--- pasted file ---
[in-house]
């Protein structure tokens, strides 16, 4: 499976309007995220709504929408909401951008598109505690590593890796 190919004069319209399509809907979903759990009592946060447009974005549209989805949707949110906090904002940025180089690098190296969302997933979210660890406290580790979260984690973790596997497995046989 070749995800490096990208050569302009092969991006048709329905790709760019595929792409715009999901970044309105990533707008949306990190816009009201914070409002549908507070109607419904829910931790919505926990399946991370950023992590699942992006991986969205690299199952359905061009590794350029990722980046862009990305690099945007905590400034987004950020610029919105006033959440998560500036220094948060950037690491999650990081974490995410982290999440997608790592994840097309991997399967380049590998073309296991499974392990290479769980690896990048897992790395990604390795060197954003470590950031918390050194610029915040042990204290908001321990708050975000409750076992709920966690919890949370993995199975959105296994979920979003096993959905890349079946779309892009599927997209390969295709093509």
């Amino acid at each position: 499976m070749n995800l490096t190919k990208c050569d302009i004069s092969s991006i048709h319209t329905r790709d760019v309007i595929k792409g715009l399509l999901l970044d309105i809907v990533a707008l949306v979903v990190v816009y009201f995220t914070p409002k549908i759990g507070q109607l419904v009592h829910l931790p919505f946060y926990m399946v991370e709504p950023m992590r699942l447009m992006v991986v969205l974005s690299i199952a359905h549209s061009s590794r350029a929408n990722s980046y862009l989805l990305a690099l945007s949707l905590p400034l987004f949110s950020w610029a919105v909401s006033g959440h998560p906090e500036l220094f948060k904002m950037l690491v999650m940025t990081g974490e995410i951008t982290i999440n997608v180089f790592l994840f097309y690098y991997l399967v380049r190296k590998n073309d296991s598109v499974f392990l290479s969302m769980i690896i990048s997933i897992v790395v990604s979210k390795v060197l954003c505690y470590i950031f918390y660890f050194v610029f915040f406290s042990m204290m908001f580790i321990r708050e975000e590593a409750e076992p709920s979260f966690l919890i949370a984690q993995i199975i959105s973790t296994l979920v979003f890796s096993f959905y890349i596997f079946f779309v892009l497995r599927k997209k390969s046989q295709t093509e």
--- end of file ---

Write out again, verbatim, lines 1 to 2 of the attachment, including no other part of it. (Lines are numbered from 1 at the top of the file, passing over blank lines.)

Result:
[in-house]
């Protein structure tokens, strides 16, 4: 499976309007995220709504929408909401951008598109505690590593890796 190919004069319209399509809907979903759990009592946060447009974005549209989805949707949110906090904002940025180089690098190296969302997933979210660890406290580790979260984690973790596997497995046989 070749995800490096990208050569302009092969991006048709329905790709760019595929792409715009999901970044309105990533707008949306990190816009009201914070409002549908507070109607419904829910931790919505926990399946991370950023992590699942992006991986969205690299199952359905061009590794350029990722980046862009990305690099945007905590400034987004950020610029919105006033959440998560500036220094948060950037690491999650990081974490995410982290999440997608790592994840097309991997399967380049590998073309296991499974392990290479769980690896990048897992790395990604390795060197954003470590950031918390050194610029915040042990204290908001321990708050975000409750076992709920966690919890949370993995199975959105296994979920979003096993959905890349079946779309892009599927997209390969295709093509």